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The BBC's Mike Donkin reports from Freetown
"Armed men leapt from the roadside and sprayed automatic fire into the cars"
 real 28k

Journalists Maggie O'Kane and Martin Bell
discuss the dangers of working in a war zone
 real 28k

Thursday, 25 May, 2000, 12:15 GMT 13:15 UK
Sierra Leone ambush survivor speaks
Miguel Gil Moreno
Moreno (right) with government soldiers 10 days ago
A Greek journalist who survived a fatal ambush by Sierra Leonean rebels on Wednesday has been speaking of his ordeal.



The message that (the journalists) uncovered in Sierra Leone is that the killing has not stopped

UN Secretary-General Kofi Annan
Greek photographer, Yannis Behrakis, and South African cameraman Mark Chisholm, survived the attack which claimed the lives of four Sierra Leonean government soldiers and two foreign journalists.

The two journalists who were killed were an American, Kurt Schork who worked for Reuters and a Spaniard, Miguel Gil Moreno, a cameraman who worked for the Associated Press.


Miguel Gil Moreno
Miguel Gil Moreno had filmed the war in Kosovo
Mr Behrakis, who also works for Reuters News Agency said he saw armed men spring from bush beside the road and open fire with automatic weapons.

He got slightly injured in his leg.

Then his American colleague, Kurt Schork, was hit in the head.

Smeared with mud

Mr Behrakis climbed past a Sierra Leonean army soldier who had also been killed to get out of the car and run off.



We condemn this violence in the strongest possible terms

US State Department
He then smeared his clothes with mud and hid as the rebels fired shots all around him.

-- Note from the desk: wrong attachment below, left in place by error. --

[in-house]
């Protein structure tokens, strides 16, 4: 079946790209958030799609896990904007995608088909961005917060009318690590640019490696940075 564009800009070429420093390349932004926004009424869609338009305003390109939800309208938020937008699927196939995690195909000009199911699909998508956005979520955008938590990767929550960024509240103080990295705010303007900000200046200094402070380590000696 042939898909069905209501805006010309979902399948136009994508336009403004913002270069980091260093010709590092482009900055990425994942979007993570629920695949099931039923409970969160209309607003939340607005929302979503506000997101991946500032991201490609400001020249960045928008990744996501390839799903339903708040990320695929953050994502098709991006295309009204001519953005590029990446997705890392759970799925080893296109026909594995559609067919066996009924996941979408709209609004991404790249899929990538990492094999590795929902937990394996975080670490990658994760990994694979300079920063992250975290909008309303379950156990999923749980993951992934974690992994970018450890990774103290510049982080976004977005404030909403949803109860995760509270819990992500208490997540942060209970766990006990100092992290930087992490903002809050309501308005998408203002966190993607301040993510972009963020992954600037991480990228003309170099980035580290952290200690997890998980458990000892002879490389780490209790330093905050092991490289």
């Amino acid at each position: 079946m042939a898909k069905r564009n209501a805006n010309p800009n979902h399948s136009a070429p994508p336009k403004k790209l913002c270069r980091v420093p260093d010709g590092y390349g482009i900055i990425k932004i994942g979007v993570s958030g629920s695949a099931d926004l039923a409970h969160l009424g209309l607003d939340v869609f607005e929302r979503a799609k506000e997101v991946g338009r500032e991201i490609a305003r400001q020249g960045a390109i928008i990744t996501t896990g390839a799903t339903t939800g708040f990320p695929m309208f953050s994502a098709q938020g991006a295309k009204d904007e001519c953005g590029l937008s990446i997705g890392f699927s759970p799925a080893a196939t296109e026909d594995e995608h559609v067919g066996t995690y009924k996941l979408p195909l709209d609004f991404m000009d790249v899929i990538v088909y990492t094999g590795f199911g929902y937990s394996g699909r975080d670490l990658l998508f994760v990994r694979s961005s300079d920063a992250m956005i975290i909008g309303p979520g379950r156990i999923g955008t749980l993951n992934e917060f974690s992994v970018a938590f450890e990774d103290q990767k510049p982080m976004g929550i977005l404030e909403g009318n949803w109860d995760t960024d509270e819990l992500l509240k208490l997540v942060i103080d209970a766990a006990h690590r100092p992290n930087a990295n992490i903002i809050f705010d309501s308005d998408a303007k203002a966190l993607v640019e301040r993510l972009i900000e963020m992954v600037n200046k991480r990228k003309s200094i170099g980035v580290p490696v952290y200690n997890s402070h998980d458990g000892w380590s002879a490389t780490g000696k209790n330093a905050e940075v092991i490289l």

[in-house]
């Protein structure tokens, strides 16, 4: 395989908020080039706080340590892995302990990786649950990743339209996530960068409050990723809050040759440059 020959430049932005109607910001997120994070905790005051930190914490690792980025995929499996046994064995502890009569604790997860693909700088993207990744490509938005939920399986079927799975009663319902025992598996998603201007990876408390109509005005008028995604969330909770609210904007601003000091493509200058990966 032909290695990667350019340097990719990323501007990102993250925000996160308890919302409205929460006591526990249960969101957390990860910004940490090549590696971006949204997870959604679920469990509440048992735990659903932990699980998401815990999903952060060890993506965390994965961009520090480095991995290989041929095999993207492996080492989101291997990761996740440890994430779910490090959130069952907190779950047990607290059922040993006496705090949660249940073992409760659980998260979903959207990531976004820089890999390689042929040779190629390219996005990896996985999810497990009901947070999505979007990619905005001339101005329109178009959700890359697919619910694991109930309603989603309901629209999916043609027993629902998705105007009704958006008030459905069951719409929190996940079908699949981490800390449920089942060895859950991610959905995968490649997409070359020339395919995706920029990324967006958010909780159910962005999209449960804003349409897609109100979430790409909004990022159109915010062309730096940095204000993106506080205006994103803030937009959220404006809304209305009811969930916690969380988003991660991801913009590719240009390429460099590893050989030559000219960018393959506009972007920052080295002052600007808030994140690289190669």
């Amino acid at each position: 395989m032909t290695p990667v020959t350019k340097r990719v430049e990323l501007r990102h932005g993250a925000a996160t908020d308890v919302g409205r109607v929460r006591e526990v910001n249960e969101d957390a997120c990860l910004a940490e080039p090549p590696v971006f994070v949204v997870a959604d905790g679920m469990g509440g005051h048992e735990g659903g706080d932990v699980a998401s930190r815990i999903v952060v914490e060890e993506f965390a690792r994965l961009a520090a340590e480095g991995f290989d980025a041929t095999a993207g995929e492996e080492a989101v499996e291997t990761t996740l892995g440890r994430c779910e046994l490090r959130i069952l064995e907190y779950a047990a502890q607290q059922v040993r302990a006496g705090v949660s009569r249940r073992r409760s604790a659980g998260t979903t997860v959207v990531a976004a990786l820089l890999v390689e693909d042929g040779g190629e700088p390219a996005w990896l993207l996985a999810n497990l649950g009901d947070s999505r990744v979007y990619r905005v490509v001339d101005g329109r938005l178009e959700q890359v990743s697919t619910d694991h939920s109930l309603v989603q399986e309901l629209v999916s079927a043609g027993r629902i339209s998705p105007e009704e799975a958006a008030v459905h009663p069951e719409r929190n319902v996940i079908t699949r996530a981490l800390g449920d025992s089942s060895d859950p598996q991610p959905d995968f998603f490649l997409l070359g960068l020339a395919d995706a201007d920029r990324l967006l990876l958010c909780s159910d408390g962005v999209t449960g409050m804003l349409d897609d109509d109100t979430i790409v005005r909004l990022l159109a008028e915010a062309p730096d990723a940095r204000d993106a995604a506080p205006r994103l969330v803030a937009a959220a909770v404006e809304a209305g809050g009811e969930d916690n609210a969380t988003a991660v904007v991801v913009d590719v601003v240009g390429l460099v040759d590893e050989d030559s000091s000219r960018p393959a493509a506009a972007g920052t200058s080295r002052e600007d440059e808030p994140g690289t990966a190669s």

He later found the car in which Miguel Gil Moreno had been travelling burnt out and full of bullet holes.

The journalists were travelling in army trucks when they came under fire near the strategic Rogberi Junction, about 80 km (50 miles) north-east of the Sierra Leonean capital, Freetown.

Condemnation

The US State Department has condemned the attack and expressed sorrow at the killings.


Sierra Leonean soldiers
Government soldiers have clashed with rebels near Rogberi Junction
"We condemn this violence in the strongest possible terms," said Philip Reeker, acting spokesman of the State Department.

"I, and many of my diplomatic colleagues, knew Kurt Schork. We admired his tenacity, integrity, and dedication to independent journalism in the world's trouble spots."

The UN Secretary-General Kofi Annan said he was "saddened" by news of the casualties.

"They were doing what other journalists are doing around the world - taking risks so that the rest of us can keep informed.

"The message that they uncovered in Sierra Leone is that the killing has not stopped," he said in a statement.

Mr Annan called for an end to the "senseless violence that is tearing Sierra Leone apart".

Distinguished journalists

Kurt Schork was 53, a veteran war correspondent with Reuters who had reported from the Middle East, the Balkans and East Timor.


Kurt Schork
Kurt Schork was hit through the head
Miguel Gil Moreno was a cameraman with Associated Press.

He won an award just last month for his coverage of the war in Kosovo. He'd stayed on throughout the Nato bombing campaign there.

It is believed they were ambushed by rebels from the Revolutionary United Front (RUF).

Fighting continues

Pro-government forces in Sierra Leone have been fighting the RUF, which took hundreds of United Nations peacekeepers hostage early in May and then launched an advance towards Freetown.

Government forces have been slowly repelling the rebels from the capital since then.

There has been fierce fighting around Rogberi Junction for several days, but the area was reported to have been quiet for the last 48 hours.

It is near where six bodies all wearing UN uniforms were discovered on Monday.

The task of identifying those corpses is proving more difficult because of the lack of forensic experts within Sierra Leone.

The UN has confirmed that six of its peacekeepers, from Nigeria and Kenya, have been killed in other clashes this month with Foday Sankoh's RUF rebels.

The rebels are still holding more than 250 UN peacekeepers hostage.

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See also:

24 May 00 | Africa
'UN victims' buried too soon
20 May 00 | Africa
UN to boost Sierra Leone force
23 May 00 | Africa
Kenyan hero chooses captivity
24 May 00 | UK Politics
Sierra Leone pull-out 'on target'
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